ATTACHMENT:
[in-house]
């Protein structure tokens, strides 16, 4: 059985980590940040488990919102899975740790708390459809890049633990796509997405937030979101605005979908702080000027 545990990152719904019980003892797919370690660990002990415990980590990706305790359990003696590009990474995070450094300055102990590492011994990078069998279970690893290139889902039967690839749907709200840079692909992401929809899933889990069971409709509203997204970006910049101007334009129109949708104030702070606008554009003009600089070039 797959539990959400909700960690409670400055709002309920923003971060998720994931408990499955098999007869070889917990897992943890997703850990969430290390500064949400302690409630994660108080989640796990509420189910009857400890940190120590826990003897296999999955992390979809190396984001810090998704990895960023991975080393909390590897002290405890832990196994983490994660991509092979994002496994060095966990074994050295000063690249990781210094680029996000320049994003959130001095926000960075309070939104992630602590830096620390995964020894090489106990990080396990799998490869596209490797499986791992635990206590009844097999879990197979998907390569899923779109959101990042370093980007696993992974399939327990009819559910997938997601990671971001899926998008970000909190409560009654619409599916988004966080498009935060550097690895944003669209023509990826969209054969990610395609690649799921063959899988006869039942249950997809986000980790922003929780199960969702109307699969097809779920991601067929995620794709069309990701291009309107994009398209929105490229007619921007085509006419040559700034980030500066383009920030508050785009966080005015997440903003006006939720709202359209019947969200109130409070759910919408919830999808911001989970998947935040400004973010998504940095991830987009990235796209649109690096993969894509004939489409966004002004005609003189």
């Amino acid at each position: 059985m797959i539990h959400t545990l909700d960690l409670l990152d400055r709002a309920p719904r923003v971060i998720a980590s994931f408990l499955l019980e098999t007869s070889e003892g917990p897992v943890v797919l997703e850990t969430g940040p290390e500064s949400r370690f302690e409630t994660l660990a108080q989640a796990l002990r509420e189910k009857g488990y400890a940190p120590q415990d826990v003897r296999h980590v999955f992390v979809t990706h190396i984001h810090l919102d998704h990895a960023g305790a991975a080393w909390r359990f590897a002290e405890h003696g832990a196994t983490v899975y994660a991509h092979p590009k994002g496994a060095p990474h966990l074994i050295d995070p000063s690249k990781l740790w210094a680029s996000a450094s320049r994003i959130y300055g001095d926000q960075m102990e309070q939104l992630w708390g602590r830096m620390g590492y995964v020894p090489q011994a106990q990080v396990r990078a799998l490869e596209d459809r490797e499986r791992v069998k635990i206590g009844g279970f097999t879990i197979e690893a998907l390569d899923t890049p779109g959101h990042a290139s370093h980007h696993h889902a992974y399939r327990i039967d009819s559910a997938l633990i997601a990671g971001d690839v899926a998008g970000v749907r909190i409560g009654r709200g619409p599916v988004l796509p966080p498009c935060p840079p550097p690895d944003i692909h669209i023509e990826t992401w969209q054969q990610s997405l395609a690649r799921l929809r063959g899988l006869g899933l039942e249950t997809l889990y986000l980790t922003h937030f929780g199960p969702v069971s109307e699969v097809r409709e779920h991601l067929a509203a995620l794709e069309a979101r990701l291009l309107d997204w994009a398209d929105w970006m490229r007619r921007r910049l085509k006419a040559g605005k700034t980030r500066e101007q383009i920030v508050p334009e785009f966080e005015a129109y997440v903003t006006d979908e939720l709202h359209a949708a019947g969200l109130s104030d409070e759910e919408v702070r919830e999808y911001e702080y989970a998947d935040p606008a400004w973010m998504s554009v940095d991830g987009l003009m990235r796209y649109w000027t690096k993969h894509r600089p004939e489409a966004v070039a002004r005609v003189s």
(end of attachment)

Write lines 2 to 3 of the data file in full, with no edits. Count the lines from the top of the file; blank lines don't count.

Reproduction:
């Protein structure tokens, strides 16, 4: 059985980590940040488990919102899975740790708390459809890049633990796509997405937030979101605005979908702080000027 545990990152719904019980003892797919370690660990002990415990980590990706305790359990003696590009990474995070450094300055102990590492011994990078069998279970690893290139889902039967690839749907709200840079692909992401929809899933889990069971409709509203997204970006910049101007334009129109949708104030702070606008554009003009600089070039 797959539990959400909700960690409670400055709002309920923003971060998720994931408990499955098999007869070889917990897992943890997703850990969430290390500064949400302690409630994660108080989640796990509420189910009857400890940190120590826990003897296999999955992390979809190396984001810090998704990895960023991975080393909390590897002290405890832990196994983490994660991509092979994002496994060095966990074994050295000063690249990781210094680029996000320049994003959130001095926000960075309070939104992630602590830096620390995964020894090489106990990080396990799998490869596209490797499986791992635990206590009844097999879990197979998907390569899923779109959101990042370093980007696993992974399939327990009819559910997938997601990671971001899926998008970000909190409560009654619409599916988004966080498009935060550097690895944003669209023509990826969209054969990610395609690649799921063959899988006869039942249950997809986000980790922003929780199960969702109307699969097809779920991601067929995620794709069309990701291009309107994009398209929105490229007619921007085509006419040559700034980030500066383009920030508050785009966080005015997440903003006006939720709202359209019947969200109130409070759910919408919830999808911001989970998947935040400004973010998504940095991830987009990235796209649109690096993969894509004939489409966004002004005609003189």
């Amino acid at each position: 059985m797959i539990h959400t545990l909700d960690l409670l990152d400055r709002a309920p719904r923003v971060i998720a980590s994931f408990l499955l019980e098999t007869s070889e003892g917990p897992v943890v797919l997703e850990t969430g940040p290390e500064s949400r370690f302690e409630t994660l660990a108080q989640a796990l002990r509420e189910k009857g488990y400890a940190p120590q415990d826990v003897r296999h980590v999955f992390v979809t990706h190396i984001h810090l919102d998704h990895a960023g305790a991975a080393w909390r359990f590897a002290e405890h003696g832990a196994t983490v899975y994660a991509h092979p590009k994002g496994a060095p990474h966990l074994i050295d995070p000063s690249k990781l740790w210094a680029s996000a450094s320049r994003i959130y300055g001095d926000q960075m102990e309070q939104l992630w708390g602590r830096m620390g590492y995964v020894p090489q011994a106990q990080v396990r990078a799998l490869e596209d459809r490797e499986r791992v069998k635990i206590g009844g279970f097999t879990i197979e690893a998907l390569d899923t890049p779109g959101h990042a290139s370093h980007h696993h889902a992974y399939r327990i039967d009819s559910a997938l633990i997601a990671g971001d690839v899926a998008g970000v749907r909190i409560g009654r709200g619409p599916v988004l796509p966080p498009c935060p840079p550097p690895d944003i692909h669209i023509e990826t992401w969209q054969q990610s997405l395609a690649r799921l929809r063959g899988l006869g899933l039942e249950t997809l889990y986000l980790t922003h937030f929780g199960p969702v069971s109307e699969v097809r409709e779920h991601l067929a509203a995620l794709e069309a979101r990701l291009l309107d997204w994009a398209d929105w970006m490229r007619r921007r910049l085509k006419a040559g605005k700034t980030r500066e101007q383009i920030v508050p334009e785009f966080e005015a129109y997440v903003t006006d979908e939720l709202h359209a949708a019947g969200l109130s104030d409070e759910e919408v702070r919830e999808y911001e702080y989970a998947d935040p606008a400004w973010m998504s554009v940095d991830g987009l003009m990235r796209y649109w000027t690096k993969h894509r600089p004939e489409a966004v070039a002004r005609v003189s």